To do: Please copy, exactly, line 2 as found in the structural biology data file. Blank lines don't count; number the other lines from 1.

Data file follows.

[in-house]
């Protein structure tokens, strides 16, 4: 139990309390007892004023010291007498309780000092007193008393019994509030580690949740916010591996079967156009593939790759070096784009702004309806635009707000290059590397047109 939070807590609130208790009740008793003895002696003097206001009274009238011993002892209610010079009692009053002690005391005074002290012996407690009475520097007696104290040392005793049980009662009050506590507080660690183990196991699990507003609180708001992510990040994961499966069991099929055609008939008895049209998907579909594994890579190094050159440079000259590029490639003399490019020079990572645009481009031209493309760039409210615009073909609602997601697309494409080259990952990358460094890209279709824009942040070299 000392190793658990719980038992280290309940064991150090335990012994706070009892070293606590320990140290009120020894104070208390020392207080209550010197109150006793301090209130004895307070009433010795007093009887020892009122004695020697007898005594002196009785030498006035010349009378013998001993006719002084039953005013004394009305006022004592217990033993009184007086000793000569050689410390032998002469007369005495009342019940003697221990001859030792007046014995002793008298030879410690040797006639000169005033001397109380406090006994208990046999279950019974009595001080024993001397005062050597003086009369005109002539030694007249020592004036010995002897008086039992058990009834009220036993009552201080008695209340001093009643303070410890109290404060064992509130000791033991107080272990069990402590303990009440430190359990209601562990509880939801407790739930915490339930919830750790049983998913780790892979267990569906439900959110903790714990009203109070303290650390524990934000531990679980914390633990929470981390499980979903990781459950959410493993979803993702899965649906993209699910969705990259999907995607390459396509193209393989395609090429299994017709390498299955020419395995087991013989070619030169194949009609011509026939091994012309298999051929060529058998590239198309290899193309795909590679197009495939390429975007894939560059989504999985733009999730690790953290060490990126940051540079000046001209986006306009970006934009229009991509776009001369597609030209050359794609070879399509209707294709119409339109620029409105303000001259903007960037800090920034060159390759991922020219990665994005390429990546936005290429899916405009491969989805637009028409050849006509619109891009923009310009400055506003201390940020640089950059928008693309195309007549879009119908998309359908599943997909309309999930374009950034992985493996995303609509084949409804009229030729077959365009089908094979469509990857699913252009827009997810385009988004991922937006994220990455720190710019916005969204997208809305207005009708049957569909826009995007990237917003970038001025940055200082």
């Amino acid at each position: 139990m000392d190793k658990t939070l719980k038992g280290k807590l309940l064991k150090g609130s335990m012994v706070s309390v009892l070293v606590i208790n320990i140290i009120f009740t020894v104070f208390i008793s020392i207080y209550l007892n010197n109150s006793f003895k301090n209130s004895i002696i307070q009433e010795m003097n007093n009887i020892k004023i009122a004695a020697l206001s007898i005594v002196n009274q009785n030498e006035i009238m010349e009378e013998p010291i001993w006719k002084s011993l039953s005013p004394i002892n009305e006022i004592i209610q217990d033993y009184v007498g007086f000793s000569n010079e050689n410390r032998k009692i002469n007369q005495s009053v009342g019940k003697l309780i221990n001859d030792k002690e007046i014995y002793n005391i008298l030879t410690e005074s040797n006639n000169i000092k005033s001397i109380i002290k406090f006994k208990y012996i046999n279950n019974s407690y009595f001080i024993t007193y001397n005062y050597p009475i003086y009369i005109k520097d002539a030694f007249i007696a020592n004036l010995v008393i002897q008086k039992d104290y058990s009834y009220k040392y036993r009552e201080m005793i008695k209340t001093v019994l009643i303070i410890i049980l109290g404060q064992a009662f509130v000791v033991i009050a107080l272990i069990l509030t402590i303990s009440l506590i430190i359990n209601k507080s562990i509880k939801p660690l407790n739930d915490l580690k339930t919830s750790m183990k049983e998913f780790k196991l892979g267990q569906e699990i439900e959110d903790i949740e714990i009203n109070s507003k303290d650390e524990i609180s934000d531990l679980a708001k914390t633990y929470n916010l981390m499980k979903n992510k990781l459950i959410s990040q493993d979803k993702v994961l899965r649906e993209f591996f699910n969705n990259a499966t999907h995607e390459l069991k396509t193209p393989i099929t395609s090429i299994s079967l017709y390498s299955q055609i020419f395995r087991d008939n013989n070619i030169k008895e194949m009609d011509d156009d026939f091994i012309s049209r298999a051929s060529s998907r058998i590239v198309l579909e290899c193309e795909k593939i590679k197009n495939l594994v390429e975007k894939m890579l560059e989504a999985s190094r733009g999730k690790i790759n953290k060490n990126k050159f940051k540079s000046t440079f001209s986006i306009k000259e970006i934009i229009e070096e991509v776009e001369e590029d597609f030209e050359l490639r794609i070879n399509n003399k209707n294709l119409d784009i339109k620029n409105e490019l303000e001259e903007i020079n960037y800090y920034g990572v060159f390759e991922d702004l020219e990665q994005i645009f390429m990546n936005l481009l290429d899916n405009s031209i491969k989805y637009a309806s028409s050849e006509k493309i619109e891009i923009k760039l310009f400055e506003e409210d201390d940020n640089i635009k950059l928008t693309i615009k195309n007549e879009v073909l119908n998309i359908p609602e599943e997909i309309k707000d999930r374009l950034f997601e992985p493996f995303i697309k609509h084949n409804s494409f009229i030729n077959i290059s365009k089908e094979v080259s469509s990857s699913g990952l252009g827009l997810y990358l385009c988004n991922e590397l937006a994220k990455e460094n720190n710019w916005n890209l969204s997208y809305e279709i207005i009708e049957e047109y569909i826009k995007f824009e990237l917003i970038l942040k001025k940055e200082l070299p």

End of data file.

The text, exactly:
């Protein structure tokens, strides 16, 4: 139990309390007892004023010291007498309780000092007193008393019994509030580690949740916010591996079967156009593939790759070096784009702004309806635009707000290059590397047109 939070807590609130208790009740008793003895002696003097206001009274009238011993002892209610010079009692009053002690005391005074002290012996407690009475520097007696104290040392005793049980009662009050506590507080660690183990196991699990507003609180708001992510990040994961499966069991099929055609008939008895049209998907579909594994890579190094050159440079000259590029490639003399490019020079990572645009481009031209493309760039409210615009073909609602997601697309494409080259990952990358460094890209279709824009942040070299 000392190793658990719980038992280290309940064991150090335990012994706070009892070293606590320990140290009120020894104070208390020392207080209550010197109150006793301090209130004895307070009433010795007093009887020892009122004695020697007898005594002196009785030498006035010349009378013998001993006719002084039953005013004394009305006022004592217990033993009184007086000793000569050689410390032998002469007369005495009342019940003697221990001859030792007046014995002793008298030879410690040797006639000169005033001397109380406090006994208990046999279950019974009595001080024993001397005062050597003086009369005109002539030694007249020592004036010995002897008086039992058990009834009220036993009552201080008695209340001093009643303070410890109290404060064992509130000791033991107080272990069990402590303990009440430190359990209601562990509880939801407790739930915490339930919830750790049983998913780790892979267990569906439900959110903790714990009203109070303290650390524990934000531990679980914390633990929470981390499980979903990781459950959410493993979803993702899965649906993209699910969705990259999907995607390459396509193209393989395609090429299994017709390498299955020419395995087991013989070619030169194949009609011509026939091994012309298999051929060529058998590239198309290899193309795909590679197009495939390429975007894939560059989504999985733009999730690790953290060490990126940051540079000046001209986006306009970006934009229009991509776009001369597609030209050359794609070879399509209707294709119409339109620029409105303000001259903007960037800090920034060159390759991922020219990665994005390429990546936005290429899916405009491969989805637009028409050849006509619109891009923009310009400055506003201390940020640089950059928008693309195309007549879009119908998309359908599943997909309309999930374009950034992985493996995303609509084949409804009229030729077959365009089908094979469509990857699913252009827009997810385009988004991922937006994220990455720190710019916005969204997208809305207005009708049957569909826009995007990237917003970038001025940055200082």